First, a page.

Triangles are one of the most used and one of the first shapes studied in geometry. Therefore, understanding the basic concepts, properties, type, angles, and every other detail is considered important by all the private math tutors and teachers around the globe. Interestingly, all types of triangles, such as the isosceles triangle or scalene, form out of straight-line segments with some angles and side length. Before discussing the isosceles triangles' properties, let us have a quick overview of the classification and angles of triangles.

A two-dimensional geometric shape made up of three-line segments connected at their endpoints or vertices is known as a triangle. They have three vertices, three sides, three angles and are classified into three types according to the lengths of their sides, such as:

All three sides are equal in length.

All three sides are unequal in length.

Its two sides are equal in length.

A triangle with all of its interior angles less than 900 is known as an acute angle triangle.

A triangle with one interior angle of more than 900 is an obtuse angle triangle.

A triangle with only one interior angle of 900 is known as a right-angle triangle.

A polygon with at least two sides of equal length, angles, three vertices, and three edges is an isosceles triangle. The sum of the internal angle of an isosceles triangle is always equal to 1800.

Like the isosceles triangles, other triangles also differ based on their side lengths and angles as they own individual properties. For example, scalene, isosceles and equilateral triangles are defined based on their sides. On the other hand, right angled triangles, acute angle triangles, and obtuse angle triangles are classified on the basis of their angles.

Below is the figure of an isosceles triangle. Take a look before we move to its properties.

Each triangle has basic properties that make it unique from others. Here are a few characteristics and properties of an isosceles triangle:

- The unequal side of the isosceles triangle is known as the base, and the other two equal sides are known as the legs of the triangle.

- The angle between equal sides of an isosceles triangle is called the apex angle or vertex angle.

- The angles between the base of the isosceles triangle are always equal.

- Its perpendicular bisects the apex angle and base from the apex angle.

- Angles opposite to the equal sides of the isosceles triangle are congruent to each other. Two congruent base angles are also known as the isosceles triangle theorem (angle based).

- One or two isosceles triangles are always similar.

- The altitude from the apex divides the isosceles triangle into two congruent right-angled triangles.

- In a right-angled isosceles triangle, two angles are always 45 degrees, and the third is 90 degrees (right angle).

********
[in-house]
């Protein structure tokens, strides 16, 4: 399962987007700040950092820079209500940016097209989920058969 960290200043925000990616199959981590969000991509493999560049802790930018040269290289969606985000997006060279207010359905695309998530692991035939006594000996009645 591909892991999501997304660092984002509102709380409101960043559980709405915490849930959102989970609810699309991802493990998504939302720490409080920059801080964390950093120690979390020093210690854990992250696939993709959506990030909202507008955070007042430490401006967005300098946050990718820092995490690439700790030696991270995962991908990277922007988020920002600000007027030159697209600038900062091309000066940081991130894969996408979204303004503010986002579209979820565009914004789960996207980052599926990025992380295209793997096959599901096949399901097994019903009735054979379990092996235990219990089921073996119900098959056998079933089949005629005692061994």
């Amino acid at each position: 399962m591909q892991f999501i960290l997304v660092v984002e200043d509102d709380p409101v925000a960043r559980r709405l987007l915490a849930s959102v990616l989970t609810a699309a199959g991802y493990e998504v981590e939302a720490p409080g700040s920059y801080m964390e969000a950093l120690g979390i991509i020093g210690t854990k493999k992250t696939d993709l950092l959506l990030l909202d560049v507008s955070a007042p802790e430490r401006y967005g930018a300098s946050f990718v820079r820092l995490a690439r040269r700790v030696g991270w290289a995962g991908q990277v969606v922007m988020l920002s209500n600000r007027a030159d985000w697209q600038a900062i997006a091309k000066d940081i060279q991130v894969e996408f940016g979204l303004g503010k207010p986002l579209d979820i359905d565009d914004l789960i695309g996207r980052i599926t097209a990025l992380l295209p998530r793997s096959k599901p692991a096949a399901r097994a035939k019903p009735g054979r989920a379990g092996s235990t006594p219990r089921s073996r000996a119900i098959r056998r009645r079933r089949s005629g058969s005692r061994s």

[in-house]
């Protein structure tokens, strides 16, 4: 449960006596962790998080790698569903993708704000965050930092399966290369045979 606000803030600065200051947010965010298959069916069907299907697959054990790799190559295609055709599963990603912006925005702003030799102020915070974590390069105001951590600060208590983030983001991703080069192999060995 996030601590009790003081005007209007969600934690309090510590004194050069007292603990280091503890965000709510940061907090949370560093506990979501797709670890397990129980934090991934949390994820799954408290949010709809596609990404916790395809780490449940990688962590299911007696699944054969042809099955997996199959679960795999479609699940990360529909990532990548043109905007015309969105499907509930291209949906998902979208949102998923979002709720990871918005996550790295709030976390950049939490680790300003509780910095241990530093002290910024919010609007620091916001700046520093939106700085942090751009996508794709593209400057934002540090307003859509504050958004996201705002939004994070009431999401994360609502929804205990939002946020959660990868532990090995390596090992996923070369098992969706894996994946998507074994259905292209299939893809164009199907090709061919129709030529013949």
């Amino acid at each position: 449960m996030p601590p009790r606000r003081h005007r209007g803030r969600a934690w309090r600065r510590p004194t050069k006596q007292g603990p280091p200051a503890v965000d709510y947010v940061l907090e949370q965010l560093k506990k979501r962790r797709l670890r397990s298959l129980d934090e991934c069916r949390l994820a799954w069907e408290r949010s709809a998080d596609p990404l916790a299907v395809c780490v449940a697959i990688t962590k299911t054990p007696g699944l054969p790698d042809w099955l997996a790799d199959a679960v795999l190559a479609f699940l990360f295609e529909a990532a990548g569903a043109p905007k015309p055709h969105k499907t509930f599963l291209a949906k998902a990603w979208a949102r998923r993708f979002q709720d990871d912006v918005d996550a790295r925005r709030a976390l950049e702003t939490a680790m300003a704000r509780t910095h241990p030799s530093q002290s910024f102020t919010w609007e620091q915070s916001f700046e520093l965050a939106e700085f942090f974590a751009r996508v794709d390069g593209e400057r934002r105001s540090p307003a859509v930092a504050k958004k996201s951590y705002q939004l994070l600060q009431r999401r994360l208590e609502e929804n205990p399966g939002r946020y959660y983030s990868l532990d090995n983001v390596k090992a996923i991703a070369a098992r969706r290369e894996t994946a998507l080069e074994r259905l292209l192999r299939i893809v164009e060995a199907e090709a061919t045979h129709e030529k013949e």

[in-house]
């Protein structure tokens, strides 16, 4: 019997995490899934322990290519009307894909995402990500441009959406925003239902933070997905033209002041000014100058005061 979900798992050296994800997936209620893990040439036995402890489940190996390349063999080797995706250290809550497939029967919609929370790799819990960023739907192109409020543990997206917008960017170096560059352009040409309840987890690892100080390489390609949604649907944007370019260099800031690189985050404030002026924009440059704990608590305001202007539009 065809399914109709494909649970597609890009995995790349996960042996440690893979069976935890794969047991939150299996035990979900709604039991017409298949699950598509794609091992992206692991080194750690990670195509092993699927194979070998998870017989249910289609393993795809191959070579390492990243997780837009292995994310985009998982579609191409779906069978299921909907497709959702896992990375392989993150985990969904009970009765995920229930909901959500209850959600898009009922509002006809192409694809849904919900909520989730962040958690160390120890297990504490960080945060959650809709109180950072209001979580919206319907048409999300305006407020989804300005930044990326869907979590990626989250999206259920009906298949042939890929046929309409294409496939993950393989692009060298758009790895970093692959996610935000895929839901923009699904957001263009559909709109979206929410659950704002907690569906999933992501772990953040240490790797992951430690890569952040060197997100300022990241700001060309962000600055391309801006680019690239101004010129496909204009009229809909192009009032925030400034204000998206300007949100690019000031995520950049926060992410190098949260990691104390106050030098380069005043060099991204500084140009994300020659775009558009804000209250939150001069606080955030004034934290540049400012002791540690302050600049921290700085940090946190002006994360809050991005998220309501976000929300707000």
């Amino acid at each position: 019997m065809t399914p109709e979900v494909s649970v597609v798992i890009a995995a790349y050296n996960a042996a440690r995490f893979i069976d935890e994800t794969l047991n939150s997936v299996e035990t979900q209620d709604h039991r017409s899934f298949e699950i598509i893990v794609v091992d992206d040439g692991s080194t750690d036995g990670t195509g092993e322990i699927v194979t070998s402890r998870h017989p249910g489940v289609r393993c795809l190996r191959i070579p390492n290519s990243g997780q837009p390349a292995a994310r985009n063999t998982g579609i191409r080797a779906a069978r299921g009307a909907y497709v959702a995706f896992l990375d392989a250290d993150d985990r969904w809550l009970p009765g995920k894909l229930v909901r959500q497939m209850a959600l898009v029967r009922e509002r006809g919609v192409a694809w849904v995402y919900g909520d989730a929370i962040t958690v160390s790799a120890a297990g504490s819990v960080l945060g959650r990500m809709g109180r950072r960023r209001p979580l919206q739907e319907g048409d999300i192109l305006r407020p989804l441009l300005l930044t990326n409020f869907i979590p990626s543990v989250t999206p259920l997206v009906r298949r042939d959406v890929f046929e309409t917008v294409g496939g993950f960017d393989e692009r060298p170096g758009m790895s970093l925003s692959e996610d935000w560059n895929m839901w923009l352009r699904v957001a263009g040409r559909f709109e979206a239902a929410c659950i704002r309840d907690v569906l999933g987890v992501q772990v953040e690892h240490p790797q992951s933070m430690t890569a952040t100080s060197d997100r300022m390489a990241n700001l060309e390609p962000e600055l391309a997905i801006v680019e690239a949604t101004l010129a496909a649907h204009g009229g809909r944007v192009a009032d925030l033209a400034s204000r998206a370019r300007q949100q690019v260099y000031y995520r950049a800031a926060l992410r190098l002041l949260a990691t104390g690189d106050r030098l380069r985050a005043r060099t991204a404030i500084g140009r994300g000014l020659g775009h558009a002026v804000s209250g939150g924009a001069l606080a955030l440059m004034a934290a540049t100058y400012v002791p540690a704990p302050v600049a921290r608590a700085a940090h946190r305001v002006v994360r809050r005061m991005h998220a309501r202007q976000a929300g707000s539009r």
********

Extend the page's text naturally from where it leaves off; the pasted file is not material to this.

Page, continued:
- The altitude on the hypotenuse of a right-angled isosceles triangle is half the length of the hypotenuse.

- A line segment or altitude that extends from the isosceles triangle's apex to its base's midpoint, is perpendicular to its base.

- The center of the circumcircle lies on the hypotenuse, and the radius of the circumcircle of the right-angled isosceles triangle is half the length of the hypotenuse.

- The altitude to the base is the line symmetry of the isosceles triangle.

- Three angles within the isosceles triangle are less than 90 degrees, which signifies acute angles.

- All three angles of this triangle add up to 180 degrees.

- The area of isosceles triangle =
**½ × Base × Height** - The perimeter of isosceles triangle =
**sum of its three sides**

written as, **P = 2a + b**

- The altitude of isosceles triangle =
**h = √ (a2 − b2/4)**

You can also find the area of the isosceles triangle using the following formulas:

**A = ½ [√ (a2 − b2 ⁄4) × b]**with all three sides.**A = ½ × b × c × sin(α)**with the length of two sides and an angle between them**A = [c2×sin(β)×sin(α) / 2×sin (2π−α−β)]**with two angles and length between them.**A = ½ × a2**to find area of an isosceles right triangle

Here,

**a** = length of two equal sides

**b** = base of the isosceles triangle

**h** = height of the isosceles triangle

Numerous things around us and in the world are of isosceles triangle shape. Here are a few popular real-life examples of isosceles triangles:

- Pizza slice
- A pair of earnings

**Solution:**

As all triangles are of 180 degrees

So,

Let x the vertex angle

And 2x+4 is the base angle

In mathematical form,

Vertex angle = x

Base angle = 2x + 4

Equation to find the vertex angle

⇒ x+(2x+4) + (2x+4) =180

⇒ 5x + 8 = 180

⇒ 5x = 172

⇒ x = 34.4

adding x value to find the base angle

⇒2x + 4

⇒2 (34.4) + 4

⇒ 72.8

Hence, **vertex angle = 34.4** and the **base angle = 72.8**

**Solution:**

Using formula

Perimeter of an isosceles triangle = P = 2a + b

Here,

a = 10 cm

b = 5 cm

putting values in formula

P = 2 (10) + 5

P = 20 + 5

P = 25

Hence, the perimeter of a given triangle is approximately 25 cm.

**Solution:**

Using formula

A = b/4[ √ (4a^{2 }- b2)]

Here,

a = 5

b = 8

by putting values

A = 8/4 [ √ (4 (5)^{2 }– (8)^{2})]

A = 2 [ √ (4 (5)^{2} – (8)^{2})]

A = 2 [ √ (4 (25) – (64))]

A = 2 [ √ (100 – 64)]

A = 2 [ √ 36]

A = 2 (6)

A = 12

Hence, the area of the given isosceles triangle is 12 units^{2}

**Fun Fact about Isosceles Triangles**

- The term isosceles is derived from the ancient Greek word ‘ἰσοσκελής (isoskelḗs)’ and the Latin word ‘īsoscelēs,’ which means equal-legged.

- The isosceles-shaped buildings are earthquake-resistant.

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